In a line “one size does not fit all”
For details, just keep reading for a minute or two.
Purpose and audience of a particular information is key in determining its materiality level.
As an example, 0.5 or 1% of revenue is material in the context of financial statements being reported to the shareholders.
We can use the same yardstick when it comes to what to report under sustainability or ESG i.e. determining the “audience” and “purpose”
Are current and potential investors the relevant audience in this context?
The short answer is NO – people of the planet – as to how you operate somewhere in US or China may have an impact on people living thousands of miles away. Hence, as a corporate citizen of this globe one holds the responsibility of letting people know about the mode of their operations and the impact it has on the environment and communities.
Second, purpose of the information.
To answer this one, let’s first see where we stand in terms of the evolving regulatory reporting requirements related to sustainability.
International Sustainability Standards Board (ISSB) is currently tasked with developing a unified set of standards for sustainability reporting across the globe.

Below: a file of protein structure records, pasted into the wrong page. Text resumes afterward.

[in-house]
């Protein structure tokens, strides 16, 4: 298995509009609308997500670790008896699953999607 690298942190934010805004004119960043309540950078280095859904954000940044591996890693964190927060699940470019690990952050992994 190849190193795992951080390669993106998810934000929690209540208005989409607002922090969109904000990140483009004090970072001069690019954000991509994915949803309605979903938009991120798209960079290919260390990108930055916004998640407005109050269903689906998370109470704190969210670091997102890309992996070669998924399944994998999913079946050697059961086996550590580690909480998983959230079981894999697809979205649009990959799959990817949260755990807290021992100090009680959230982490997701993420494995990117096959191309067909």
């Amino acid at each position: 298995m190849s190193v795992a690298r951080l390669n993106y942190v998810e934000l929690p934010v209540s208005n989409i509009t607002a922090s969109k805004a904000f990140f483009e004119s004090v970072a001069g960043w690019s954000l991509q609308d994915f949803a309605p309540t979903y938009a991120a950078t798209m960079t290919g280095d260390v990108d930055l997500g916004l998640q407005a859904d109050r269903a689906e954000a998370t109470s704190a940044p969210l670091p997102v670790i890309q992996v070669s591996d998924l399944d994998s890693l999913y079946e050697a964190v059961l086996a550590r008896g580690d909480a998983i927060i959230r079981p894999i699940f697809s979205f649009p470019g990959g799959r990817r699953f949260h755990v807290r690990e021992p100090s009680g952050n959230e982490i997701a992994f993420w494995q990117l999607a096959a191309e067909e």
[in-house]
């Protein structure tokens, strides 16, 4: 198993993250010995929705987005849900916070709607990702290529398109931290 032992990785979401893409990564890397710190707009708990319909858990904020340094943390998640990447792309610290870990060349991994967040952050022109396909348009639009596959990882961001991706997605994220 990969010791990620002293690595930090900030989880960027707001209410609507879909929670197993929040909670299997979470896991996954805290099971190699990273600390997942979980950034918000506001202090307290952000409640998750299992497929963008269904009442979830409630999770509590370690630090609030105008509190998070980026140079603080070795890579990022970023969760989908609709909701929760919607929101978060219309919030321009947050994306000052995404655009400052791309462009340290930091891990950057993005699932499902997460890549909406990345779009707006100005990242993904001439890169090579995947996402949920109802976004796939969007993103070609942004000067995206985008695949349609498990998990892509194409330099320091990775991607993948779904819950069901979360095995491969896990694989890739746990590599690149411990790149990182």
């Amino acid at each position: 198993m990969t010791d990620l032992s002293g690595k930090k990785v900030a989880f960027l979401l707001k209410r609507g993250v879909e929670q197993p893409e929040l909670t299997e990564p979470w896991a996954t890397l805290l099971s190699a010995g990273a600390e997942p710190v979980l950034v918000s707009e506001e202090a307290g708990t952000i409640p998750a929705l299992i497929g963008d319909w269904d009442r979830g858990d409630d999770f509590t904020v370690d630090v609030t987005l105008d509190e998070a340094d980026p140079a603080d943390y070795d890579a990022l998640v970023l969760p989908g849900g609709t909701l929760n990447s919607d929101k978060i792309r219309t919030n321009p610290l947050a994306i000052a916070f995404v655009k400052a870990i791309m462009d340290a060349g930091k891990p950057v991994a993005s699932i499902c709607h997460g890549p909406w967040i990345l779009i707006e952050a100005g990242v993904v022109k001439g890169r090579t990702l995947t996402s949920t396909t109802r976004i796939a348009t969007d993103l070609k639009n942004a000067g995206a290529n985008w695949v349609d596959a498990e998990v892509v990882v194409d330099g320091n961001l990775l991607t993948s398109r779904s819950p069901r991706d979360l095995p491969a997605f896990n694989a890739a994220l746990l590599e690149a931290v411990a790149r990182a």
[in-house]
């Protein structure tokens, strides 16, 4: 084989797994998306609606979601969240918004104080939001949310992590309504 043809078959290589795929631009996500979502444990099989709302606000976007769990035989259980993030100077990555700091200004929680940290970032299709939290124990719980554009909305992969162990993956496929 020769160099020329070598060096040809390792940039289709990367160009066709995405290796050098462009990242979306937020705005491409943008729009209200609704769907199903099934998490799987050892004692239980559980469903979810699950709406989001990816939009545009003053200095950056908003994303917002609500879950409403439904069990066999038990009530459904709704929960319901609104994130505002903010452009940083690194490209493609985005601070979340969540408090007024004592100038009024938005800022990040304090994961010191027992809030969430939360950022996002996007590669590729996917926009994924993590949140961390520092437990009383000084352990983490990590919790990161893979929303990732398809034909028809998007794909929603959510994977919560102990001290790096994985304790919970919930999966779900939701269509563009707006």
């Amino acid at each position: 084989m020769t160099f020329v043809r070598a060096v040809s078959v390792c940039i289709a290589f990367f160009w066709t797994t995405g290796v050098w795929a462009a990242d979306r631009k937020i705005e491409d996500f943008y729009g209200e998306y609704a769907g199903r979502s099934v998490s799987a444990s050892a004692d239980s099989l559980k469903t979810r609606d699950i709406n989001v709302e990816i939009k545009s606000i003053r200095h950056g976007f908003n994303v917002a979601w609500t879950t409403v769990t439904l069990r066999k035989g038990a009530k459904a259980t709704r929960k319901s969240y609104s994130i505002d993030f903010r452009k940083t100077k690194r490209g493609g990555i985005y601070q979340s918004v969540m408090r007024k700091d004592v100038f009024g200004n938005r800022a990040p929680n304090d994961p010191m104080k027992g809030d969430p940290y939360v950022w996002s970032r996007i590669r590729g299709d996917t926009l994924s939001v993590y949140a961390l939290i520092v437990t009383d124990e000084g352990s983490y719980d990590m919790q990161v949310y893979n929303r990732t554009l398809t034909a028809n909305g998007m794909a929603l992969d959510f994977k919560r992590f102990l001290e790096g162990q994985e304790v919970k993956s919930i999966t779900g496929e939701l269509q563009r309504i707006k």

ISSB’s view on this topic is subject to discussion and lot of introspection where they say report if it has a material impact on the enterprise value. That is the purpose from their point of view
Let’s analyze whether it’s the rightful purpose.
If there was a realization that dealing negatively with the planet and people in and around organizations would ultimately have a negative material impact on company’s financials as well, then as a global community we would not have been standing where we are right now as financials is something very dear to us all.
All these regulations and standards are now making their mark because entities did not have that realization.
Suddenly expecting them to acknowledge carbon emissions, waste management, workplace environment etc as factors that impact the enterprise value is a very optimistic expectation to say the least.
Enterprise value is essentially the present value of future cash flows based on some expectations and estimations. If neither the company, nor their potential investors in the geography in which they operate care about ESG factors what would make them a) think that it impacts the enterprise value and b) report the same considering it material. For clarity, these matters would ultimately have a negative impact on the company’s value; question is whether the Management, Board and potential investors also think like that.
The primary focus must be to report as to where an entity stands in terms of the impact it is making to the planet and what actions have been taken to improvise. From that perspective, yes, for certain entities carbon emissions may be a material topic but not the Water stress depending upon the industry they operate within.
Putting enterprise value at the Centre of reporting is equivalent to taking a very inward and capitalistic view, hence efforts should be made to evolve it further for the betterment of generations to come.